Number: 62 | The percentage of people who want to slow down the pace of their life

Ben Page, Chief Executive Officer, IPSOS

Source: IPSOS

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The percentage of people in the UK that agree with the phrase “I wish I could slow down the pace of my life” has risen to 62%, up from 42% a decade ago. People of all ages feel that their life is too complicated and fast-paced.

These findings will have a profound effect on how successfully business leaders are able to introduce new technologies or dictate changes in workstyles. Companies must carefully consider how they balance the need to offer their employees a good work-life balance with the need to reduce costs and maintain productivity.  

 

Number: 11,000 | The number of planners working in the public sector

Caroline McDade, National Head of Planning at BNP Paribas Real Estate UK

Source: The Royal Town Planning Institute

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The number of planners working in the public sector has shrunk by a quarter since 2009. The acute shortage of public sector planners is weighing on the UK’s ability to deliver vital projects. Delays in delivery of planning permissions for housing, infrastructure and alternative uses provide another layer of uncertainty at a time when investment is desperately needed. In particular, significant numbers of office buildings will need major work, to convert them to new uses or upgrade to meet occupier demand and climate targets. Whilst the government is attempting to tackle the shortage of planners, the reform required and looming general election in 2024 will have a big impact on what’s possible.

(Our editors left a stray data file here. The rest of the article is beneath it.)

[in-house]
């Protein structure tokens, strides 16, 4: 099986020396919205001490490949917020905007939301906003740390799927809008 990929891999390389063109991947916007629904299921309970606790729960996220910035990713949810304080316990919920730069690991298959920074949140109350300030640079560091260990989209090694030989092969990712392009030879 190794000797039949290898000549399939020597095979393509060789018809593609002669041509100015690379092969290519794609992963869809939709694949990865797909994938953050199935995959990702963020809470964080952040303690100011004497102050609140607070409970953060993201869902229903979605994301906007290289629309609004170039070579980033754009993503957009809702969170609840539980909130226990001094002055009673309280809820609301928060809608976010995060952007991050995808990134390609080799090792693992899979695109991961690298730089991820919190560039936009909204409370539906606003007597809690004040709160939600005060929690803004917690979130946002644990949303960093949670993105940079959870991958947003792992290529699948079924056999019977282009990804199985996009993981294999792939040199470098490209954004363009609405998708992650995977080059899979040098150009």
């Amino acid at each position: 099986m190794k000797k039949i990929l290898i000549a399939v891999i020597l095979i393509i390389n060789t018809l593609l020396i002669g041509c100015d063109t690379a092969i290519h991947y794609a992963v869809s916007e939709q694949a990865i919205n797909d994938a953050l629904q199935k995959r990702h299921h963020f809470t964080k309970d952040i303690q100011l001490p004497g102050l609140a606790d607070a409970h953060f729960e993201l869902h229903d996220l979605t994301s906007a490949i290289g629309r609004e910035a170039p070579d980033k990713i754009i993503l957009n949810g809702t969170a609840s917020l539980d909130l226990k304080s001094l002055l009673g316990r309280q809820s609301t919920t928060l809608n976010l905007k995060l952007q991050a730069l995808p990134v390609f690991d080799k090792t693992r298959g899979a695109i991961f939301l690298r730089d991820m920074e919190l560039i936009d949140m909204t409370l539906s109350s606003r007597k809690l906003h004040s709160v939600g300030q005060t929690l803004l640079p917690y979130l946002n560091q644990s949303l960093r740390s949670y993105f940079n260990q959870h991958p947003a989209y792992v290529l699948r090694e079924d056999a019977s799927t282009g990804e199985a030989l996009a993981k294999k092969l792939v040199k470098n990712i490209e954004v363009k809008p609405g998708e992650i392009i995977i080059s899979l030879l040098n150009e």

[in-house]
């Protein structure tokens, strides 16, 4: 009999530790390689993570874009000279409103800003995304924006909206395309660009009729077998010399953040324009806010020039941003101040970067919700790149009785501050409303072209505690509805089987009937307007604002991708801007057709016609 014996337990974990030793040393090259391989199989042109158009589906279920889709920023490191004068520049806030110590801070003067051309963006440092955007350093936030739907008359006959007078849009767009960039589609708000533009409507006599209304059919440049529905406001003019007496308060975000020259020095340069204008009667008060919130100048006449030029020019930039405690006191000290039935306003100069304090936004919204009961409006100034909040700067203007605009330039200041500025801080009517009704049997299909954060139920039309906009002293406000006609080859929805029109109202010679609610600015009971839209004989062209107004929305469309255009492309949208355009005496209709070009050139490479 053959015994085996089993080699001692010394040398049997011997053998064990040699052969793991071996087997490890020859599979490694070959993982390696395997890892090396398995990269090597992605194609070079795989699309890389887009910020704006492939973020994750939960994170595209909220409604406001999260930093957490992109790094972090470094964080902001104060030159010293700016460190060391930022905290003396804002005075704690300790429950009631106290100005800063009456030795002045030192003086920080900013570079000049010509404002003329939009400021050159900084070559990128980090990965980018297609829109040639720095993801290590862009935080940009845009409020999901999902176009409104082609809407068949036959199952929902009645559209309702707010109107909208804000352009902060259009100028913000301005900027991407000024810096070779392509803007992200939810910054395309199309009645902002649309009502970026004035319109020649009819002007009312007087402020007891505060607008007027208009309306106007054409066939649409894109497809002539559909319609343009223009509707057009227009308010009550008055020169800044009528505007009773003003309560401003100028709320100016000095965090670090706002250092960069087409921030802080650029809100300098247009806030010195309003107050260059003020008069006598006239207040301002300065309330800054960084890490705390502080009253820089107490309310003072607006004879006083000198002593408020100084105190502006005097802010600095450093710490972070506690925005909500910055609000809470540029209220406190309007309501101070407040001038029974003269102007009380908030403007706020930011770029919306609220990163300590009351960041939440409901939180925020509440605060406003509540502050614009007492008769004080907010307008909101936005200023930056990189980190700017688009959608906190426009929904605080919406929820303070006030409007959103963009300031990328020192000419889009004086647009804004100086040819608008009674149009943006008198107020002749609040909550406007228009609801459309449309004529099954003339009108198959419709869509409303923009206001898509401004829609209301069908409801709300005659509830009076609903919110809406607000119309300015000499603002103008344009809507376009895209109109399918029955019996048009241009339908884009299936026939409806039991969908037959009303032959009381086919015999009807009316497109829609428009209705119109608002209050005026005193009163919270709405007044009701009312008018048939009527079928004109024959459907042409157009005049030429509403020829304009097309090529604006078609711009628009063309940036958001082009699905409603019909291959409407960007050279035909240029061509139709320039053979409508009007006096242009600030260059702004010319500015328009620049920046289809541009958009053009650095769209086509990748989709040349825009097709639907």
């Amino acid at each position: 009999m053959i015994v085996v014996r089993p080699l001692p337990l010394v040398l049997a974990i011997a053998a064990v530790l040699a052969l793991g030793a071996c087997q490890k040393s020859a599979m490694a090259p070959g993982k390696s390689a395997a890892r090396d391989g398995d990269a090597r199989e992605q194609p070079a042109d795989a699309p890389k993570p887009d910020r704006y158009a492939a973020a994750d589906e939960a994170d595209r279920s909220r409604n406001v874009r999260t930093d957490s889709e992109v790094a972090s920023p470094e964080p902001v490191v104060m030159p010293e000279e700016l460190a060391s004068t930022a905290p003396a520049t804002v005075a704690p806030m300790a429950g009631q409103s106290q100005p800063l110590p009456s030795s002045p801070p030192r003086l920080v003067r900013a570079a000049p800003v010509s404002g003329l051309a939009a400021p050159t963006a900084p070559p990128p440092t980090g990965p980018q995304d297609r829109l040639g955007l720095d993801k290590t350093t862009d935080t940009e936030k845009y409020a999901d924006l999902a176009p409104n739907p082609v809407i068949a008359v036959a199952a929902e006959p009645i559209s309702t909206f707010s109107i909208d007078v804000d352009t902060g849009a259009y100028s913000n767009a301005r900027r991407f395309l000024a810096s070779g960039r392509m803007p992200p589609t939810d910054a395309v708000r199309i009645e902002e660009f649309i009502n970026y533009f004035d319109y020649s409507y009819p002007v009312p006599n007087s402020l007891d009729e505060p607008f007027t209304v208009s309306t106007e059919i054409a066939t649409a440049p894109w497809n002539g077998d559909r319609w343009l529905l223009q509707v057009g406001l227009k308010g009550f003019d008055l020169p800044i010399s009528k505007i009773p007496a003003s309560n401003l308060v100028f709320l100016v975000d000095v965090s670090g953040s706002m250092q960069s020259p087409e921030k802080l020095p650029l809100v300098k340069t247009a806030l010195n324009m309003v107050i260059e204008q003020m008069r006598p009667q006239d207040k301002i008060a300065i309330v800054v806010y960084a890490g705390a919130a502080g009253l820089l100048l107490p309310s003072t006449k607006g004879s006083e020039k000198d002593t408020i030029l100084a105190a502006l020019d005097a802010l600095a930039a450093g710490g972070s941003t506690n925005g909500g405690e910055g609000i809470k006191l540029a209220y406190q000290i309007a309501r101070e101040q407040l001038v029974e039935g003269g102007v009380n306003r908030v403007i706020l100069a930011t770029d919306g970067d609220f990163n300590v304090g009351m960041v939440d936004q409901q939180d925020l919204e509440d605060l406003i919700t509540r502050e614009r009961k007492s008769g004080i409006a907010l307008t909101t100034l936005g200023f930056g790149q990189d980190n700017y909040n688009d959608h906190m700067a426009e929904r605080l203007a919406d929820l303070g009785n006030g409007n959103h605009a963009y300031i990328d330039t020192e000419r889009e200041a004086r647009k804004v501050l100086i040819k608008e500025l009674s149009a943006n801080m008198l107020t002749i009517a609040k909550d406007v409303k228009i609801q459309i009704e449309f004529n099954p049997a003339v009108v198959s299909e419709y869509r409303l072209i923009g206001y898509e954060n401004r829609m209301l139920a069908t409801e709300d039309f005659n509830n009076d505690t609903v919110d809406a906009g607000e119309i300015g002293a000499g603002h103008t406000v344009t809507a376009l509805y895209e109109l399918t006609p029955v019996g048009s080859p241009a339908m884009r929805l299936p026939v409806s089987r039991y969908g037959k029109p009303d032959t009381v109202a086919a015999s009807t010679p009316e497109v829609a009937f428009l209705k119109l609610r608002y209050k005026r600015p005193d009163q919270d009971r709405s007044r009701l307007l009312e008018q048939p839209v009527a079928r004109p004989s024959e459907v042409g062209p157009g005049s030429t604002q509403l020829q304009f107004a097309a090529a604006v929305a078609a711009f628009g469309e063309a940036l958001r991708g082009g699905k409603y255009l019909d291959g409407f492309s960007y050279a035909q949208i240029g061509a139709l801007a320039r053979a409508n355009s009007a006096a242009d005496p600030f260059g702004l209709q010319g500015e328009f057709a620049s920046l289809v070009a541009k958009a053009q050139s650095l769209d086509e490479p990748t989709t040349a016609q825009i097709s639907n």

The UK planning system itself is also in a constant state of change, which provides another layer of uncertainty. The effects of the updated National Planning Policy Framework (NPPF), the Levelling Up and Regeneration Act 2023 and the implementation of biodiversity net gain (BNG) rules will all be felt this year, providing winners and losers.

 

To discover more of our latest reports and insights from our experts, visit our Capitalise Hub

Capitalise | The numbers that will have a big impact in 2024